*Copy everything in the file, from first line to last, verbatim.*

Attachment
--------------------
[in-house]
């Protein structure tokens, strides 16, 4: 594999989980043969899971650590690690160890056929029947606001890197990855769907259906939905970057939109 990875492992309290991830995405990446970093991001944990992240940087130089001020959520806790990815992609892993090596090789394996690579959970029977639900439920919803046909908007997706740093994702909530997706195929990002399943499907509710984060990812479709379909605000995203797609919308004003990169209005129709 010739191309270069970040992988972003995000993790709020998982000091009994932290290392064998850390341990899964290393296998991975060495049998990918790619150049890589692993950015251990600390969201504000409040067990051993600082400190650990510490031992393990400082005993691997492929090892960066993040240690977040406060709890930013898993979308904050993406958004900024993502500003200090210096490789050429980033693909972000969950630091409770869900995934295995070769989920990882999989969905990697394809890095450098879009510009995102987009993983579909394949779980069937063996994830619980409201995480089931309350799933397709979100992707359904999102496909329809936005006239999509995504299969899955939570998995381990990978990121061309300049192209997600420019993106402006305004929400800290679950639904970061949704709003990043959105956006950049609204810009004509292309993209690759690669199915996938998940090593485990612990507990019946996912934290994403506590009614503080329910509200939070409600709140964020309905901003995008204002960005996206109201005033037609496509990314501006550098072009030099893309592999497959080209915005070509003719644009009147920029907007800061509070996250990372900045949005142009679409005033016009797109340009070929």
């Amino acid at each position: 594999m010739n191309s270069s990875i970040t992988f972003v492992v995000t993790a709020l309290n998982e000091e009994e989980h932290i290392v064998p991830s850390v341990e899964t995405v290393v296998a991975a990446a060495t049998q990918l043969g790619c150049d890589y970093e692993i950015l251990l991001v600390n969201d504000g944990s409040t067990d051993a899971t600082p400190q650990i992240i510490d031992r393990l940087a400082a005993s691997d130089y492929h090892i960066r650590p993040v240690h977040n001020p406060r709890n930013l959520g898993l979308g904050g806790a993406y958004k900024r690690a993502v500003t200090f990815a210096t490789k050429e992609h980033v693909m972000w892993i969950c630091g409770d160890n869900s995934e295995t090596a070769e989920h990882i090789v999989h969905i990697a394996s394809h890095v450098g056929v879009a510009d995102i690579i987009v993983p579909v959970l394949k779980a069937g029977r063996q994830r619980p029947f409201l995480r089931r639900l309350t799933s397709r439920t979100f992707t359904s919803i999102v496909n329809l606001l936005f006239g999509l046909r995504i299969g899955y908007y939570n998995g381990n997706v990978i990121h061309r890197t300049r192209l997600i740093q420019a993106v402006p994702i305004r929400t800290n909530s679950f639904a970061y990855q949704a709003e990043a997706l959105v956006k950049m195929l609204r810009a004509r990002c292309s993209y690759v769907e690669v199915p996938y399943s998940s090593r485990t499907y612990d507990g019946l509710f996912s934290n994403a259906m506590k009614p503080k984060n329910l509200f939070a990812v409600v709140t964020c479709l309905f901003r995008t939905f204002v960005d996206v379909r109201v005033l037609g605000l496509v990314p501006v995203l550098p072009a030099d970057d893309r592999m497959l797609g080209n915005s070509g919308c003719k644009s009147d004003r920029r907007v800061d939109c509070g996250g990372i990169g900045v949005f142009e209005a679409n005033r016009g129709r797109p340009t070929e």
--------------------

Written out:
[in-house]
């Protein structure tokens, strides 16, 4: 594999989980043969899971650590690690160890056929029947606001890197990855769907259906939905970057939109 990875492992309290991830995405990446970093991001944990992240940087130089001020959520806790990815992609892993090596090789394996690579959970029977639900439920919803046909908007997706740093994702909530997706195929990002399943499907509710984060990812479709379909605000995203797609919308004003990169209005129709 010739191309270069970040992988972003995000993790709020998982000091009994932290290392064998850390341990899964290393296998991975060495049998990918790619150049890589692993950015251990600390969201504000409040067990051993600082400190650990510490031992393990400082005993691997492929090892960066993040240690977040406060709890930013898993979308904050993406958004900024993502500003200090210096490789050429980033693909972000969950630091409770869900995934295995070769989920990882999989969905990697394809890095450098879009510009995102987009993983579909394949779980069937063996994830619980409201995480089931309350799933397709979100992707359904999102496909329809936005006239999509995504299969899955939570998995381990990978990121061309300049192209997600420019993106402006305004929400800290679950639904970061949704709003990043959105956006950049609204810009004509292309993209690759690669199915996938998940090593485990612990507990019946996912934290994403506590009614503080329910509200939070409600709140964020309905901003995008204002960005996206109201005033037609496509990314501006550098072009030099893309592999497959080209915005070509003719644009009147920029907007800061509070996250990372900045949005142009679409005033016009797109340009070929």
């Amino acid at each position: 594999m010739n191309s270069s990875i970040t992988f972003v492992v995000t993790a709020l309290n998982e000091e009994e989980h932290i290392v064998p991830s850390v341990e899964t995405v290393v296998a991975a990446a060495t049998q990918l043969g790619c150049d890589y970093e692993i950015l251990l991001v600390n969201d504000g944990s409040t067990d051993a899971t600082p400190q650990i992240i510490d031992r393990l940087a400082a005993s691997d130089y492929h090892i960066r650590p993040v240690h977040n001020p406060r709890n930013l959520g898993l979308g904050g806790a993406y958004k900024r690690a993502v500003t200090f990815a210096t490789k050429e992609h980033v693909m972000w892993i969950c630091g409770d160890n869900s995934e295995t090596a070769e989920h990882i090789v999989h969905i990697a394996s394809h890095v450098g056929v879009a510009d995102i690579i987009v993983p579909v959970l394949k779980a069937g029977r063996q994830r619980p029947f409201l995480r089931r639900l309350t799933s397709r439920t979100f992707t359904s919803i999102v496909n329809l606001l936005f006239g999509l046909r995504i299969g899955y908007y939570n998995g381990n997706v990978i990121h061309r890197t300049r192209l997600i740093q420019a993106v402006p994702i305004r929400t800290n909530s679950f639904a970061y990855q949704a709003e990043a997706l959105v956006k950049m195929l609204r810009a004509r990002c292309s993209y690759v769907e690669v199915p996938y399943s998940s090593r485990t499907y612990d507990g019946l509710f996912s934290n994403a259906m506590k009614p503080k984060n329910l509200f939070a990812v409600v709140t964020c479709l309905f901003r995008t939905f204002v960005d996206v379909r109201v005033l037609g605000l496509v990314p501006v995203l550098p072009a030099d970057d893309r592999m497959l797609g080209n915005s070509g919308c003719k644009s009147d004003r920029r907007v800061d939109c509070g996250g990372i990169g900045v949005f142009e209005a679409n005033r016009g129709r797109p340009t070929e």